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Late Winter Interest at RHS Garden Wisley

Published on: 24 Feb, 2020
Updated on: 24 Feb, 2020

Winter colour on the Winter Walk, here provided by irises

During the colder months, many are surprised by how much seasonal horticultural interest can be discovered. At RHS Garden Wisley, the team curated the Winter Walk to showcase a wonderful assortment of plants with appealing colour, shape, structure and scent, that develops from December through to March.

February is a particularly good month to explore the Winter Walk as new life begins to bloom. Bold splashes of purple can be found gracing the ground in beds and tree circles, with Iris reticulata cultivars putting on a show. Popular varieties include Iris ‘Katharine Hodgkin’ and Iris ‘Harmony’.

Helleborus Walberton’s Rosemary = ‘Walhero’

Hellebores provide an early floral treat and put on a good display until early spring along the Winter Walk. The plantings of Hellebore ‘Walberton’s Rosemary’ provide a pop of pink while the Hellebore ‘Anna’s Red’ features rich, red-purple single flowers.

Over one hundred edgeworthia shrubs grace the borders on Seven Acres. The intriguing Edgeworthia ‘grandiflora’ has lightly fragranced yellow flower clusters, providing a real treat for the senses. Other unmissable scents radiate from the witch hazels and daphnes close by.

Colourful cornus

Colourful stems of different dogwoods and willows create a rainbow of colours, which look especially spectacular on a sunny day. The bright red stems of Dogwood ‘Baton Rouge’ are truly eye-catching, whereas the white, wiry stems of brambles look almost ghostly.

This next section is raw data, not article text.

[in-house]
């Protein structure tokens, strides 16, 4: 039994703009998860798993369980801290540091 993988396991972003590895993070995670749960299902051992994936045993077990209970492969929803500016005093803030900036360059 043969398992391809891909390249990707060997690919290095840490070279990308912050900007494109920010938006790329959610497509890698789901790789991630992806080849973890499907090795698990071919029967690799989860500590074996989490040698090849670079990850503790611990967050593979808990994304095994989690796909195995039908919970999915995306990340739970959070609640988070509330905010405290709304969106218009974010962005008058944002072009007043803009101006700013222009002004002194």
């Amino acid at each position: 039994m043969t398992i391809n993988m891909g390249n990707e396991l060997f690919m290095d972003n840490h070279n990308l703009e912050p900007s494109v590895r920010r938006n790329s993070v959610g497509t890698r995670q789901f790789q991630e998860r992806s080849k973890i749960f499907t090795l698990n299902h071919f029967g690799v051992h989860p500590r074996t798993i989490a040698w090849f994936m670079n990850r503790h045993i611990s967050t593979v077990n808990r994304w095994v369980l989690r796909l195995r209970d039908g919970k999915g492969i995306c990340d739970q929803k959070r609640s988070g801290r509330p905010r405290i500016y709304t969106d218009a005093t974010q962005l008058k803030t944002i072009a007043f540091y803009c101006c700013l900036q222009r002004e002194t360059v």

Along the Winter Walk, visitors can spot a variety of beautiful trees at this time of year too. Look for the eye-catching Tibetan cherries, which display rich mahogany-coloured bark that flakes and peels away in bands, leaving the trunk looking glossy. Another true winter wonder is the gleaming white West Himalayan birch that beautifully reflects the light.

The best way to explore the Winter Walk is to pick up a free guide on arrival at the Garden. Look up your favourites to find out more about the planting schemes and gain inspiration for what to try at home. The route is paved and takes around 45 minutes to complete at a steady pace.

Plan your visit to RHS Garden Wisley:

Last chance for the Giant Houseplant Takeover

Giant house plant takeover, RHS Garden Wisley

If you’re quick you can discover a unique new experience this winter inside the Glasshouse at Wisley as you step inside The Giant Houseplant Takeover, on until March 1 2020.

Visitors will find a Victorian house reclaimed by hundreds of houseplants, with every room growing wildly out of control. Eye-catching sights include a parlour palm lounging in an armchair and a giant fern taking a bath.

Plants take over the bathroom

The exhibition, created by Wisley’s Glasshouse team, is aimed at inspiring everyone to think about quirky and innovative ways to grow houseplants. Ambitious and surprising, the display will give visitors the chance to wander round an entire house of six rooms, each showing different kinds of houseplants that have made themselves at home.

A dining table is set with a succulent feast of succulents and other house plants. The exhibition, set in a Victorian-inspired house, aims to inspire a new generation of indoor gardeners. RHS / Luke MacGregor

Familiar spaces to discover include the Living Room, Bedroom, Kitchen, Dining Room and Bathroom – all filled with unusual scenes. Popular houseplants such as spider plants, devil’s ivy, palms, cacti, bromeliads, succulents and carnivorous pitcher plants will appear in the display as never seen before.

The Giant Houseplant Takeover continues throughout the rest of the Glasshouse, with an avenue of terrarium plants, a hanging display of over 100 air plants and a gallery of succulent portraits.

Find out more about The Giant Houseplant Takeover here:

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